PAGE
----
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Author: Dianne Mitchell Created: 5/16/2011 9:38 AM
Orthotic Therapy Blog

By Dianne Mitchell on 11/12/2014 9:21 AM
A patient presents to the office with a painful 1st MTPJ. On exam you discover a functional hallux limitus and sub-hallux base callusing. Orthotic considerations:
a. Goal of the orthotic: increase 1st mtpj rom
b. Plantarflexing the 1st metatarsal will raise the 1st MTPJ axis of rotation and therefore decrease or eliminate the functional limitus finding. So, casting this foot in STJ neutral with the 1st metatarsal plantarflexed is essential.
c. Couple this casting technique with a semi-rigid polypropylene shell that is wide with a deep heel cup and flat rearfoot post with minimal arch fill to allow continued 1st metatarsal plantarflexion and stability.
d. Additionally, medial skiving and / or inverting the device will decrease medial column load and further plantarflex the 1st metatarsal to un-jam the 1st MTPJ
e. Finally, if this isn’t enough, or if you are troubleshooting on another providers pair of functional foot orthotics, consider adding a Revers ...
By Dianne Mitchell on 11/5/2014 9:20 AM
Periodically I will see patients in the office who enjoy their orthotics in their higher volume athletic shoes, but report that their heels pop out of the shoes, or they sit too high and their heels rub the “wrong spot” on the heel counter, in lower volume shoes. What can you do to lower the heel position in the shoe? Using your grinding wheel, remove the rearfoot post and proceed to grind the shell of the orthotic as thin as possible without creating a hole. This drops the heel down in the shoe several millimeters to stop the patient from popping out. Note: you must keep the orthotic in a balanced position and not invert or evert the device during this process!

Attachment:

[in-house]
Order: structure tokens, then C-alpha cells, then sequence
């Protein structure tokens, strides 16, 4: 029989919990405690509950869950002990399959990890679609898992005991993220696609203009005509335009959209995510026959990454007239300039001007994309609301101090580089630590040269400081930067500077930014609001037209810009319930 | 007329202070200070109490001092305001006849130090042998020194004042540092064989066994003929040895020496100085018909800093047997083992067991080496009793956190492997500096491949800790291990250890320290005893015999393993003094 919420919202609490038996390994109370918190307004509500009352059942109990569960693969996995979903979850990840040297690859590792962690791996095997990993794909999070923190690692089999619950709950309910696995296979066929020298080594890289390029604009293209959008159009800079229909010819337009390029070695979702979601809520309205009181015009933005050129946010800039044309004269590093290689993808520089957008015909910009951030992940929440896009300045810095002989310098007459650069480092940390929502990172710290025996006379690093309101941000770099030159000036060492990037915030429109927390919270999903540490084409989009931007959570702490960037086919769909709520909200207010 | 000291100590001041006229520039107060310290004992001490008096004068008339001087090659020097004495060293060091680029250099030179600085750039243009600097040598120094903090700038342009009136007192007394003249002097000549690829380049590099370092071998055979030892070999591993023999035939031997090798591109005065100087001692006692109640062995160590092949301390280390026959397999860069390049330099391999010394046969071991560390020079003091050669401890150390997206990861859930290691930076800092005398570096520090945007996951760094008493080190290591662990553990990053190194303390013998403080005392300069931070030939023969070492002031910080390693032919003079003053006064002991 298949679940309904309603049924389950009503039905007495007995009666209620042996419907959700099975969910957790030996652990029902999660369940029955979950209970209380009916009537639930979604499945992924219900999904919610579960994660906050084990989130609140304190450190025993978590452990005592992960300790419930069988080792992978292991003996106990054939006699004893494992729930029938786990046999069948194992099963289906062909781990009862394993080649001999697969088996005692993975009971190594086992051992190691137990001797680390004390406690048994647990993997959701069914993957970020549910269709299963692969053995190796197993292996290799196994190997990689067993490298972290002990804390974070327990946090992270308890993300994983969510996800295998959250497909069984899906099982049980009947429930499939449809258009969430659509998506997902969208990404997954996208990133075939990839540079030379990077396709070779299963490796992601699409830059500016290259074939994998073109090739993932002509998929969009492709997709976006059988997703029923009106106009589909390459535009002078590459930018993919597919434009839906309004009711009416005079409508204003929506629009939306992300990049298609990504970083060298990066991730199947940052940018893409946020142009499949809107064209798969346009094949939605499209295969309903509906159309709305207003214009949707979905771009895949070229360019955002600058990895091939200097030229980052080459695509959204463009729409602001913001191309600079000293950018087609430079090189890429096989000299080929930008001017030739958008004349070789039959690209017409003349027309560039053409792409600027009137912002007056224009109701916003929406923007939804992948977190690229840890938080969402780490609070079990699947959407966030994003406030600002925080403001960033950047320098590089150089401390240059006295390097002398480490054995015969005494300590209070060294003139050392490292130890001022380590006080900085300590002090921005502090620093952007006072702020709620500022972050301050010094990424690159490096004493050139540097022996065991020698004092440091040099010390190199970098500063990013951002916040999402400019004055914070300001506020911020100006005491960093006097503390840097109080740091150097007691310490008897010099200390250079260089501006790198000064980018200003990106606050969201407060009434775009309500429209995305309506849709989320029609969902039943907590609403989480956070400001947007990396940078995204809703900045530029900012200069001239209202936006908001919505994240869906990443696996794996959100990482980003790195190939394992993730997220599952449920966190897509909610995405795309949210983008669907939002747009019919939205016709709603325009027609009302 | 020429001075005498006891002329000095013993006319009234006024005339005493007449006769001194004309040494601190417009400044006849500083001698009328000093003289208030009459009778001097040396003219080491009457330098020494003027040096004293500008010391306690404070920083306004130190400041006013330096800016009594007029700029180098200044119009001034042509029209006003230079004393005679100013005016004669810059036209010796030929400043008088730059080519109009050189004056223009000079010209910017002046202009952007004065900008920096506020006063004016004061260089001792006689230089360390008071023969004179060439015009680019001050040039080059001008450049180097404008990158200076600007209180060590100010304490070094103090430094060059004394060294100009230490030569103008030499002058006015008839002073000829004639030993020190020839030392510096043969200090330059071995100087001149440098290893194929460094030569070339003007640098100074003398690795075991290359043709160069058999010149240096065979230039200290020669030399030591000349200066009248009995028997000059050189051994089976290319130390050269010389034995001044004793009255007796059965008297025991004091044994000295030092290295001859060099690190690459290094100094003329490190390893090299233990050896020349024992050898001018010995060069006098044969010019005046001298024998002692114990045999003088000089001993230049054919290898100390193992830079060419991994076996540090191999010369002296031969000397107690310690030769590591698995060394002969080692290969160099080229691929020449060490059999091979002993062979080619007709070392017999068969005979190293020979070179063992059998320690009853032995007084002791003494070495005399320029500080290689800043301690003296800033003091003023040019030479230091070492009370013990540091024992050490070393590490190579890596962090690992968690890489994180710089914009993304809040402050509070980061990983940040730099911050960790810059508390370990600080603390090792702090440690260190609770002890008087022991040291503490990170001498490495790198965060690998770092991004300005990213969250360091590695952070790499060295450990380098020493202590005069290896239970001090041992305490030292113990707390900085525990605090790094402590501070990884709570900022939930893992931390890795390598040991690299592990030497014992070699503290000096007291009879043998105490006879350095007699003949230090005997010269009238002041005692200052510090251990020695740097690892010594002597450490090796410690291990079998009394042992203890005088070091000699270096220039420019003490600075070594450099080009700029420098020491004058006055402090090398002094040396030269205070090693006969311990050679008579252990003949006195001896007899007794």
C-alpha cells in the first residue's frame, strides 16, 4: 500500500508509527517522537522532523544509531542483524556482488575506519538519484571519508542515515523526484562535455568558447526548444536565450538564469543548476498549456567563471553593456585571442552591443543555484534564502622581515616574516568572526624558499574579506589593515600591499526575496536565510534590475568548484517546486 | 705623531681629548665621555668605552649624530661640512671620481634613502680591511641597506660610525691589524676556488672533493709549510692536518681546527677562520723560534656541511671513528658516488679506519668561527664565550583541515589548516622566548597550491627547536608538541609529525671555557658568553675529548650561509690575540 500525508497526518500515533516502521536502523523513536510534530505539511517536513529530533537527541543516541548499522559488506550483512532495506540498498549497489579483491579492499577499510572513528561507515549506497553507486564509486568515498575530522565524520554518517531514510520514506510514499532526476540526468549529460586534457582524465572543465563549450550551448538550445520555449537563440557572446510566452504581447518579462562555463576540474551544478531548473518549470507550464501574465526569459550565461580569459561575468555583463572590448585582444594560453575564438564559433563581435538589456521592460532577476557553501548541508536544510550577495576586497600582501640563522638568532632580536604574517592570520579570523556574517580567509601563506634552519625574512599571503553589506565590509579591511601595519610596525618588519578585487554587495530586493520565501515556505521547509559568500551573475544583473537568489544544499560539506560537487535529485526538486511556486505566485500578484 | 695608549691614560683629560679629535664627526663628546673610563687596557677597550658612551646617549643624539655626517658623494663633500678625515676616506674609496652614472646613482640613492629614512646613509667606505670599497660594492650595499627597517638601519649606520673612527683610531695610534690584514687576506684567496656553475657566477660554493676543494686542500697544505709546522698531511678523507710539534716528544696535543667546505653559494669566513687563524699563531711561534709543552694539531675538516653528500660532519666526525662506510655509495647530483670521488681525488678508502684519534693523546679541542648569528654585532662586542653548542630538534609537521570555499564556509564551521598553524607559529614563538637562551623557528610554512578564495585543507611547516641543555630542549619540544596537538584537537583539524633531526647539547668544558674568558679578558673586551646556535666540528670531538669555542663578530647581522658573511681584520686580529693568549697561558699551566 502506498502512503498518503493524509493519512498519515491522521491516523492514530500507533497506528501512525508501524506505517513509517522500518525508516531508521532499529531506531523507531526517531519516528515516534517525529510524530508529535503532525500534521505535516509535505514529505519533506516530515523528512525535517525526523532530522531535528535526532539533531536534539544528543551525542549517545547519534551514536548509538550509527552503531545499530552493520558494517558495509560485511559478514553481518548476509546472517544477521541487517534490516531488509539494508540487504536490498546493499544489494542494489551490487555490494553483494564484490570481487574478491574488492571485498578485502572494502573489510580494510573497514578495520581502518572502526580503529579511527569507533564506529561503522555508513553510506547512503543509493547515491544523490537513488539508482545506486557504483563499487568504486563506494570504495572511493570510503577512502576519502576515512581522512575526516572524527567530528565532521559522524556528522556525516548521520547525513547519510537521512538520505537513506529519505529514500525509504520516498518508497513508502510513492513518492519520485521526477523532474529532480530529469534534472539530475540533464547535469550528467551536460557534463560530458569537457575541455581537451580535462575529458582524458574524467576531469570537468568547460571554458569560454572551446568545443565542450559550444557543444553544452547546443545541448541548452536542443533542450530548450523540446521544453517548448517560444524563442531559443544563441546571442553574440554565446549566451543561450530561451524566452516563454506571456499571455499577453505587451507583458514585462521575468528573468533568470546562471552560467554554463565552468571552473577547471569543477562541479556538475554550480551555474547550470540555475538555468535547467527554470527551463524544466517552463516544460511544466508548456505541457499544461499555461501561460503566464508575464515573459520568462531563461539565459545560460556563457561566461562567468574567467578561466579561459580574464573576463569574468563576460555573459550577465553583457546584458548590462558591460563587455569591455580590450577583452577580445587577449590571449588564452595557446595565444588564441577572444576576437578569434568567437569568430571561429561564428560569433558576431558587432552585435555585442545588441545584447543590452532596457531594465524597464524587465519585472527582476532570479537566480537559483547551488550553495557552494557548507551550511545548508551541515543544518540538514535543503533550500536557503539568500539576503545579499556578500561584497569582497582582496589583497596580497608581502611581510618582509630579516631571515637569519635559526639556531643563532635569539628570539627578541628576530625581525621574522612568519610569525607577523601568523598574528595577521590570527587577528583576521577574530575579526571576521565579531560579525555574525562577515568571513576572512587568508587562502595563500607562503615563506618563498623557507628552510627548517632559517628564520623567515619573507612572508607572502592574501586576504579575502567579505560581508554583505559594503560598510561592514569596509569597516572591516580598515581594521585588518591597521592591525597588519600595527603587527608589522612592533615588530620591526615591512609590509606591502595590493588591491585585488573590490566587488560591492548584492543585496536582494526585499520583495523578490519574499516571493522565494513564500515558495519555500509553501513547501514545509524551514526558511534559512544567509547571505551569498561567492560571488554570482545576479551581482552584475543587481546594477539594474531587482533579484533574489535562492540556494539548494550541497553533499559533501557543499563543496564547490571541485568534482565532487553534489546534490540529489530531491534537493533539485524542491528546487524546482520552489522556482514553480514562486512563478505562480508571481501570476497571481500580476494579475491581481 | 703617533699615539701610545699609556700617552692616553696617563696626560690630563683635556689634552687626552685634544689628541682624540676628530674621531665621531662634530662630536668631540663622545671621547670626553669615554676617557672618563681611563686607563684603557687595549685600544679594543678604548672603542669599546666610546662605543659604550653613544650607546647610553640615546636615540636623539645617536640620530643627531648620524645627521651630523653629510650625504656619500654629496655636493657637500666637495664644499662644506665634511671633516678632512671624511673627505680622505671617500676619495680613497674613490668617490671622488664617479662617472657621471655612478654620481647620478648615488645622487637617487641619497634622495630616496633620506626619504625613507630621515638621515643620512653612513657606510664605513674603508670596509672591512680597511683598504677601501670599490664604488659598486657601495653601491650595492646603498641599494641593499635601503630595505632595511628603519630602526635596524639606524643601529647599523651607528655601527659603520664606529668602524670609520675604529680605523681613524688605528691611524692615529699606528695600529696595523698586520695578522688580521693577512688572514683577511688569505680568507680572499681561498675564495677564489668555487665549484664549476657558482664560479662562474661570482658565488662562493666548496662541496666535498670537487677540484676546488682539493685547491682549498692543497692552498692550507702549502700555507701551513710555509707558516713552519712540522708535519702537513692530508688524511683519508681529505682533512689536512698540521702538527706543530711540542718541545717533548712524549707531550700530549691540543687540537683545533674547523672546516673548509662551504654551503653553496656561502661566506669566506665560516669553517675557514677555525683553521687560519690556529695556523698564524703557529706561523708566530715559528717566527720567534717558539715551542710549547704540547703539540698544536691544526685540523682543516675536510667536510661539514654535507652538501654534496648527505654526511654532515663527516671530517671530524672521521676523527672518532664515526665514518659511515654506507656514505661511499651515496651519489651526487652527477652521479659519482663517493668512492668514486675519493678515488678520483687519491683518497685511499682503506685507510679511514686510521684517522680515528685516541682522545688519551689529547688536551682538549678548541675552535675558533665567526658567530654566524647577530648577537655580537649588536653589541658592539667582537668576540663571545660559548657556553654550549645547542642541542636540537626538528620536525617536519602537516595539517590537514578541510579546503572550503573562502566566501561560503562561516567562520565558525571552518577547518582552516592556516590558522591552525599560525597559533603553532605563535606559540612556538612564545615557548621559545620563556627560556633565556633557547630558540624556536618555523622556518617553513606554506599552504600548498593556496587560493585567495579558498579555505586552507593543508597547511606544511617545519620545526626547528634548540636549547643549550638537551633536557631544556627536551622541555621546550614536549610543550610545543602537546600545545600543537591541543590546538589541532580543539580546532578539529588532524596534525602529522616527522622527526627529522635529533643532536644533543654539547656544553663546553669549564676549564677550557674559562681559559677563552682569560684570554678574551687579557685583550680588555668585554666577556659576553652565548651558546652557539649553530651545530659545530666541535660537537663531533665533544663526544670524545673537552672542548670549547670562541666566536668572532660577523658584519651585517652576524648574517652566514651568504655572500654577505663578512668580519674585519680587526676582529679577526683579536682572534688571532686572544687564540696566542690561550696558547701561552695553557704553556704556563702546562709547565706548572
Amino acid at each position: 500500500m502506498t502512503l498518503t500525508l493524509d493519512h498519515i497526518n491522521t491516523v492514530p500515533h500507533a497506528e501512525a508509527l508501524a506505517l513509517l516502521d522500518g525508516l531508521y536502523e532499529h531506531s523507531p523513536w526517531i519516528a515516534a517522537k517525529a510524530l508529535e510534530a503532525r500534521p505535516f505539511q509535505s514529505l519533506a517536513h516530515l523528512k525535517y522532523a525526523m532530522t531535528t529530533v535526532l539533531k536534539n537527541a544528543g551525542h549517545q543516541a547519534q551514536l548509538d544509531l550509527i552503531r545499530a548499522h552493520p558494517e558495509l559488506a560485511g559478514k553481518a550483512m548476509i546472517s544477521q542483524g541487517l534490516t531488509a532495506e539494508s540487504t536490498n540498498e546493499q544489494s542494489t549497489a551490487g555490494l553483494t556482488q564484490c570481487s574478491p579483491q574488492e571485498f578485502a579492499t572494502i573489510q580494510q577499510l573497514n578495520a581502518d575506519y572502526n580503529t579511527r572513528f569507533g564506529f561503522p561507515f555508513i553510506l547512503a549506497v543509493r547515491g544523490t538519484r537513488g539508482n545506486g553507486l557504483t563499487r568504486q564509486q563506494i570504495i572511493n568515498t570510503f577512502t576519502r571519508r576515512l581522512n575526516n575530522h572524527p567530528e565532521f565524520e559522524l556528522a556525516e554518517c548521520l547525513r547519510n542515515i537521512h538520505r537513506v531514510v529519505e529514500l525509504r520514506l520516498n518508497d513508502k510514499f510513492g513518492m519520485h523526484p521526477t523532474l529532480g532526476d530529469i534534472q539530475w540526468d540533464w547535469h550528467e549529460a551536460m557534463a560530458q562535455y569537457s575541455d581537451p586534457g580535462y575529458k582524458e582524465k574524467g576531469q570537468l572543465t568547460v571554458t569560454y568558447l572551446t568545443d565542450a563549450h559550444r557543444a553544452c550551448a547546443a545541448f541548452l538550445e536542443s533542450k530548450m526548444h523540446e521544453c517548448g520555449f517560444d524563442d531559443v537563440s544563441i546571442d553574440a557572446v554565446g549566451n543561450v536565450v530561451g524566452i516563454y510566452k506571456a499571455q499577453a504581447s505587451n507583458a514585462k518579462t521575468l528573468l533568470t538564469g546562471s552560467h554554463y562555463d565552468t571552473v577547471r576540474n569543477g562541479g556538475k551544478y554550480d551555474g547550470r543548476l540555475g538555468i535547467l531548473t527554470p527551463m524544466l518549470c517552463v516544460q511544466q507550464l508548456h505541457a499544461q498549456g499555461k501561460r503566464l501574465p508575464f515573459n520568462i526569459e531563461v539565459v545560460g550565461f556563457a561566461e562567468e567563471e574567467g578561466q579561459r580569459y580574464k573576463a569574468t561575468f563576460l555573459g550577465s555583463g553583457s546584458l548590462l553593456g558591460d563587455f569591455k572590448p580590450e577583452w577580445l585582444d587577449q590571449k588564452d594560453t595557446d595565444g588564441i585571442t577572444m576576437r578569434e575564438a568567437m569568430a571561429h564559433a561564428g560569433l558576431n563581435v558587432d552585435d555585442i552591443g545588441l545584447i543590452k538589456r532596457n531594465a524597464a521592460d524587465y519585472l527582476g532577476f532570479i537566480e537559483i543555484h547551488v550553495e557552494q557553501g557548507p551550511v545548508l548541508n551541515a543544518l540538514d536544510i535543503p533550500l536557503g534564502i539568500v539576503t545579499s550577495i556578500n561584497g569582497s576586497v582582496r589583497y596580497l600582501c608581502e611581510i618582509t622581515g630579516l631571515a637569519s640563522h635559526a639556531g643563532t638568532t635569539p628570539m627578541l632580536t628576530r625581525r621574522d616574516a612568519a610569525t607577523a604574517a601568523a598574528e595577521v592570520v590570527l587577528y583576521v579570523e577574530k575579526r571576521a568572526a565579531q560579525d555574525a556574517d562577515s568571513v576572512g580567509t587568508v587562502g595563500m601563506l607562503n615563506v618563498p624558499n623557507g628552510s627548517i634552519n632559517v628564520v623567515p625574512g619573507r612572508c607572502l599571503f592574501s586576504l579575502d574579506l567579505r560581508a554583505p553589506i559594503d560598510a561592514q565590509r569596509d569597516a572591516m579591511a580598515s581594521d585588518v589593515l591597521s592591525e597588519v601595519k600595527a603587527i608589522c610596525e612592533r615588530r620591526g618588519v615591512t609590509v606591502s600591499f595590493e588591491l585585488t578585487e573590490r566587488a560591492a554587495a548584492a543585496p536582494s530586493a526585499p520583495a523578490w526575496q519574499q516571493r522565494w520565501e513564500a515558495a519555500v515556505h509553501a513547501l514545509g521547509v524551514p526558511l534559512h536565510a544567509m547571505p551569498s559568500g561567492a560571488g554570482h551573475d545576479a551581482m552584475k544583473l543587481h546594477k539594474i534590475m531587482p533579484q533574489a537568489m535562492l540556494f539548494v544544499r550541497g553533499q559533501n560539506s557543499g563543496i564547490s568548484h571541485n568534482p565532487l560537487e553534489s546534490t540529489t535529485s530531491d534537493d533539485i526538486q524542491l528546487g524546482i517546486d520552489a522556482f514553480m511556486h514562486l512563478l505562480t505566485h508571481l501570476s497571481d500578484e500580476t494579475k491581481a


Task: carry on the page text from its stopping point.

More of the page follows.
By Dianne Mitchell on 10/29/2014 9:17 AM
Patient presents to the office with a painful arch on their orthotics. I troubleshoot orthotics in the office daily and during my exam I notice this patient has a very prominent plantar fascia band and there is remnant blistering in this distribution.
When you re-examine the devices, you notice there is not a plantar fascia groove. Can you add one? Sure! First, apply lipstick to this distribution on the patient’s foot and then press the device onto the patient’s foot to transfer the marking to the device. Next, apply 1/8” thick Korex directly to the orthotic shell dorsal surface to raise the entire orthotic surface higher, minus the region of the prominent fascia that is nicely marked for you. Finally, cover the device with a fresh top cover! When the patient is ready for a new pair of devices you can integrate the groove into the poly shell!
By Dianne Mitchell on 10/22/2014 9:16 AM
I had the opportunity to attend and lecture at the Colorado State podiatry meeting a couple weekends ago. It was an excellent assortment of talks with numerous “take home and apply in the office” tools. But my two favorite talks were both presented by Dr Kevin Kirby. The first was “Successful Treatment of Peroneal Muscle / Tendon Disorders and the second a discussion of “Barefoot vs Shod.”
The barefoot talks are always pretty interesting, since we live in an environment where shoes are worn. I have a very small patient population who confess to me that they do any portion of their training barefoot, but many more that are/were part of the “minimalist” shoe fad. Unfortunately many of those patients became patients of mine due to stress fractures or other overtraining types of injuries. More importantly, once these folks were treated and healed, many of these folks had biomechanical findings that are nicely addressed with functional foot orthotics (cavus or planus feet with secondary tendonopathies ...